Sub­se­quently, on the 4th De­cem­ber 1945, the first Africans (that were con­sid­ered men of stature and au­thor­ity[6]) joined the LEGCO and were sworn in. They were the Katikkiro of Buganda; Michael Earnest Kawalya Kag­gwa, Omuhikirwa /Katikkiro of Bun­y­oro; Pe­tero Nyangabyaki and the Omughan­disi we’nkalakalila (Sec­re­tary Gen­eral) of Bu­soga; Yeko­nia Ziraba­muzaale. Three years later, the North­ern Province was re­con­sti­tuted and al­lowed its own rep­re­sen­ta­tive in the House. This meant that there were now four Africans; three Eu­ro­peans and three Asians on the un­of­fi­cial benches. By 1955 the mem­ber­ship of the coun­cil had in­creased to 60 and its meet­ings were held at the Kam­pala City Coun­cil Cham­bers.

In the late 1950s, de­mand for self-gov­er­nance in the pro­tec­torate as a whole, and with the con­tin­u­ous call for an end to colo­nial­ism in Africa from the in­ter­na­tional com­mu­nity even­tu­ally led to a se­ries of con­sti­tu­tional changes, no­table were in the elec­toral law. This in­tro­duced the con­cept of a com­mon roll pro­vid­ing for di­rect elec­tions that fur­ther in­creased the mem­ber­ship of the leg­is­la­ture. All this cli­maxed in the hold­ing of the first ever di­rect elec­tions for the greater part of the Pro­tec­torate in 1961, un­der the new law.

The new Coun­cil, then, met for the first time on the 17th April, with Sir John Bowes Grif­fin as the first Speaker. Ear­lier, on the 15th Sep­tem­ber, 1960, the Gov­er­nor Sir Fredrick Craw­ford had is­sued a Procla­ma­tion to the ef­fect that from the 19th Sep­tem­ber, 1960, all LEGCO meet­ings would be held in the pre­sent Par­lia­men­tary Build­ings.

The first gen­eral elec­tions were held in Uganda in March 1961 and it was the first time di­rect elec­tions to the Leg­isla­tive Coun­cil had been held across the en­tire coun­try. The re­sult was a vic­tory for the De­mo­c­ra­tic Party (DP), which won 44 of the 82 seats. How­ever, Buganda did not par­tic­i­pate, and if the re­sults were up­held, it would have made Ben Ki­wanuka, a de­vout catholic Prime Min­is­ter, some­thing the Protes­tant Colo­nial­ists could not fathom.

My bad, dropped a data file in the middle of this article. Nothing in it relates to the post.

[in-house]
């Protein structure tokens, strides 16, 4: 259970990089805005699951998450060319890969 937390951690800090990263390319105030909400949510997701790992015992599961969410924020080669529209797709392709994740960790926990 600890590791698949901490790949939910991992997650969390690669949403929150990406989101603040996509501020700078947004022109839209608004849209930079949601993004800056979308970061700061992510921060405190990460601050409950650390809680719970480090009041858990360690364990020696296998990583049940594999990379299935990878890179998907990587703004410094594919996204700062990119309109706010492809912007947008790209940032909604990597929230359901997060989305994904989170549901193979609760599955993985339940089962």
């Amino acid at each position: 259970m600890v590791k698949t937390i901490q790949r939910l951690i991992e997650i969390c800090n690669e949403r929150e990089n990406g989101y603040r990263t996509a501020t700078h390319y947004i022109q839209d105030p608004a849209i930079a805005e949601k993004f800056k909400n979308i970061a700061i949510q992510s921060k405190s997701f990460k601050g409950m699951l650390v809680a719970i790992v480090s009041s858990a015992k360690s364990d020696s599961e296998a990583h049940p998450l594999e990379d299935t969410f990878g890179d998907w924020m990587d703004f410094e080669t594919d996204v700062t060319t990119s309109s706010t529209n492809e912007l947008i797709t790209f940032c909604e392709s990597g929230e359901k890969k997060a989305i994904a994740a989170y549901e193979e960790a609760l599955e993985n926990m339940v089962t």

As a re­sult, there was an­other gen­eral elec­tions in 1962, and the Uganda Peo­ple Con­gress (UPC) led by Apollo Mil­ton Obote won with 37 seats as against 24 for the De­mo­c­ra­tic Party (DP) ex­clud­ing Buganda. Buganda re­gion had opted for in­di­rect elec­tion, hence its Luki­iko nom­i­nated 21 rep­re­sen­ta­tives to the Na­tional As­sem­bly. The Buganda rep­re­sen­ta­tives struck an al­liance with the UPC known as UPC/​KY Al­liance which gave it the nec­es­sary strength to form a coali­tion gov­ern­ment with Mil­ton Obote as the Prime Min­is­ter and DP led by Ben Ki­wanuka in op­po­si­tion.

Fol­low­ing the at­tain­ment of in­de­pen­dence on the 9th day of Oc­to­ber 1962 led by the gov­ern­ment elected on the Wednes­day 25th April, 1962, the Leg­isla­tive Coun­cil (LEGCO) was re­placed by the Na­tional As­sem­bly, which was the Par­lia­ment of the re­pub­lic of Uganda. The First Ses­sion of the First Par­lia­ment of Uganda was held on Wednes­day 10th Oc­to­ber 1962, the fol­low­ing day af­ter in­de­pen­dence. Un­der the In­de­pen­dence Con­sti­tu­tion of 1962, the First Par­lia­ment of Uganda was partly elected and partly nom­i­nated. The Buganda rep­re­sen­ta­tives were to con­tinue to be in­di­rectly elected by the Luki­iko.

Sir John Bowes Grif­fin, a British lawyer, be­came the first Speaker of the first Par­lia­ment and oc­cu­pied this po­si­tion from 1962 – 1963 be­fore hand­ing over to Naren­dra M. Pa­tel in May 1963.

[1]http://​an­thro.palo­mar.edu/​po­lit­i­cal/​pol_3.htm

[2] Page 386 The Cam­bridge his­tory of the British em­pire, Vol­ume 4

[3] http://​www.par­lia­ment.uk/​site-in­for­ma­tion/​glos­sary/​or­ders-in-coun­cil/

[4]Con­sti­tu­tional and Po­lit­i­cal His­tory of Uganda, from 1894 to the Pre­sent by Prof Kanyei­hamba

[5] Page 107 Modes of British Im­pe­r­ial Con­trol of Africa: A Case Study of Uganda, c.1890-1990 By Onek C. Adyanga

[6] Ahikire, 2004